A few years back I traveled to Costa Rica to brush up on my Spanish and explore their lush forests to get acquainted with their insect and plant populations. Though a relatively small country (about the size of Vermont and New Hampshire combined), it harbors around 6 percent of the world’s biodiversity and has protected over one quarter of its land. To this day, it’s one of the most impressive places that I’ve been when it comes to what's under the canopy. Pura vida!
I hadn’t made any further plans to travel back to the country, but had gotten a request last year from the organizers of Envision Festival to speak at their event, so I took that as an opportunity to do a more extensive plant and insect trip.
I rented a 4x4 for the first half of the trip, which was such an efficient way to travel through the country. The hills are flushed with the vermillion poró gigante (Erythrina poeppigiana), which clearly stand out amongst the verdant setting. As I neared small villages, (which seem to pop up along the roadsides intermittently and almost unexpectedly), it was common to spot wild and cultivated bananas, plantains, and even coffee in the lower montane regions. Once I ventured into the upland forests, however, I was enveloped by the intoxicating smell of green. Every possible surface—whether it be leaf or trunk—was inhabited by moss, ephiphyte or vine. Costa Rica is particularly known for their Bromeliad and Tillandsia, with over 2,000 species of bromeliads currently documented. And the orchids, ferns, and philodendrons are also something to marvel at. (The Lankester Botanical Gardens alone have over 800 species of orchids and a range of other plants). I typically like to head to the forest with a botanist or guide who is most familiar with the native (or introduced) plant species, but given I was ultimately going to one of the lesser known National Parks—Tapantí—there was no guide to be had.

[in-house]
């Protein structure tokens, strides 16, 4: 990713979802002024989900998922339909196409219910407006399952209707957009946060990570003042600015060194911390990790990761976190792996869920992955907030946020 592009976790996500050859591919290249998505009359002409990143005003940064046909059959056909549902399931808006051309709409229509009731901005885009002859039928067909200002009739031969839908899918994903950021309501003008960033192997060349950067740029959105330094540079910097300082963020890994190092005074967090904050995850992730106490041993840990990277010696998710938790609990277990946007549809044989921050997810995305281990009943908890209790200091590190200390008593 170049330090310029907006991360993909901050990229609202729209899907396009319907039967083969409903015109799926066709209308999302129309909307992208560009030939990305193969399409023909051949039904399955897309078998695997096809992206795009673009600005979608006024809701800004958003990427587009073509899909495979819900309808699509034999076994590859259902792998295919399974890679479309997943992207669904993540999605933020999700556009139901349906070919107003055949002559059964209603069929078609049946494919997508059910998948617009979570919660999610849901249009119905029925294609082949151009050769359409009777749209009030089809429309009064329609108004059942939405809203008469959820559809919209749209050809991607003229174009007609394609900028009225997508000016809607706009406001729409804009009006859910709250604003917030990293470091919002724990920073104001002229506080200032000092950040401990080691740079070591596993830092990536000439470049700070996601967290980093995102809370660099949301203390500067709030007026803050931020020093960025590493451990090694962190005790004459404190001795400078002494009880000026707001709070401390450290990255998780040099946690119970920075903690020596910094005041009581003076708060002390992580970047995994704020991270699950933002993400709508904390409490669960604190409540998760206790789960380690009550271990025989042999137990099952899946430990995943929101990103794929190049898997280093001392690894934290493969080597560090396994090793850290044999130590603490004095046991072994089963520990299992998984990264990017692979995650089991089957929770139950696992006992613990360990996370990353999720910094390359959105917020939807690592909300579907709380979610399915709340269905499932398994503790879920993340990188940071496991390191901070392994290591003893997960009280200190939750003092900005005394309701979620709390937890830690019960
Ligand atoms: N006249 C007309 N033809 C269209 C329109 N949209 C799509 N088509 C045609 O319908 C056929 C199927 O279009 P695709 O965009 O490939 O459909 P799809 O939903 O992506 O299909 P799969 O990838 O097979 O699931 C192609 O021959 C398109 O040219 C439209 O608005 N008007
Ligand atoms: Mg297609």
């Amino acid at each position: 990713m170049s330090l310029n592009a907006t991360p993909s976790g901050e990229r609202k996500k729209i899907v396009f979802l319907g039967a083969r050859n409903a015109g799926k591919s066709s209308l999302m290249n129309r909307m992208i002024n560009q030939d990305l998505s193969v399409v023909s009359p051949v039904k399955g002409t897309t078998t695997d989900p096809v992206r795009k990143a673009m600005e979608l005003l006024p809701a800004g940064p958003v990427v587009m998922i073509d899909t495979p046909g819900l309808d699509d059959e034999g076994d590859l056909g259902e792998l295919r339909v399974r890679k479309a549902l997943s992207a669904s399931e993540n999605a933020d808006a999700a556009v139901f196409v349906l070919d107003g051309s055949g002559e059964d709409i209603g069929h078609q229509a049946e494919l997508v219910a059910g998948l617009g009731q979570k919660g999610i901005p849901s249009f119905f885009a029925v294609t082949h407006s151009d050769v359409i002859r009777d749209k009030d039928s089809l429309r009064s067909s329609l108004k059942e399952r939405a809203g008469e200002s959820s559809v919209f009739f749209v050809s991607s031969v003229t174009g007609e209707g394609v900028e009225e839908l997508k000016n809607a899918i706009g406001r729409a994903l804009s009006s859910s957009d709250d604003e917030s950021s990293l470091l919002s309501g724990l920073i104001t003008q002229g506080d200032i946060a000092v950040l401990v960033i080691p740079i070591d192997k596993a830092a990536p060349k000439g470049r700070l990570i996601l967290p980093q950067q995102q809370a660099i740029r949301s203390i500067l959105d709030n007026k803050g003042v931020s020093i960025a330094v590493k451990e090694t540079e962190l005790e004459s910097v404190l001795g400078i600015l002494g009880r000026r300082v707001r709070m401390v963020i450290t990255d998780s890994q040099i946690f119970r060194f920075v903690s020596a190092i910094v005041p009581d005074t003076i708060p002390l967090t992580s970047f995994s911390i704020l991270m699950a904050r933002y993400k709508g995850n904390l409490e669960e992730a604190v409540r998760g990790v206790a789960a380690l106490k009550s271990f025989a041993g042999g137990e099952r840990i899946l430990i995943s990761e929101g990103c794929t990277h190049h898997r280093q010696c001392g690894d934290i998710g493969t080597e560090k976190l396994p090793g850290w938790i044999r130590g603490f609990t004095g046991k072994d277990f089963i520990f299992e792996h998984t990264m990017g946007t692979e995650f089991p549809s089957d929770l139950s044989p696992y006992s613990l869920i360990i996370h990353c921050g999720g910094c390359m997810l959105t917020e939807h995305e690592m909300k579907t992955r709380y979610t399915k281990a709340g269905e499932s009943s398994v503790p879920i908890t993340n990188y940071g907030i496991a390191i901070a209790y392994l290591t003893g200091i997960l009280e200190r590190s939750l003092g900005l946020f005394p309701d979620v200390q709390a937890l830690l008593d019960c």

Given that I made many stops along the way, I thought it’d be wise to break up the trip into 10 posts starting with the region of Orosí in Cartago, which is where I initially started my sojourn. I’ll try to aim for around two—maybe three—new posts per week, though the frequency will depend on my schedule, as I’ll be preparing for the launch of my new book this week, which you should check out too!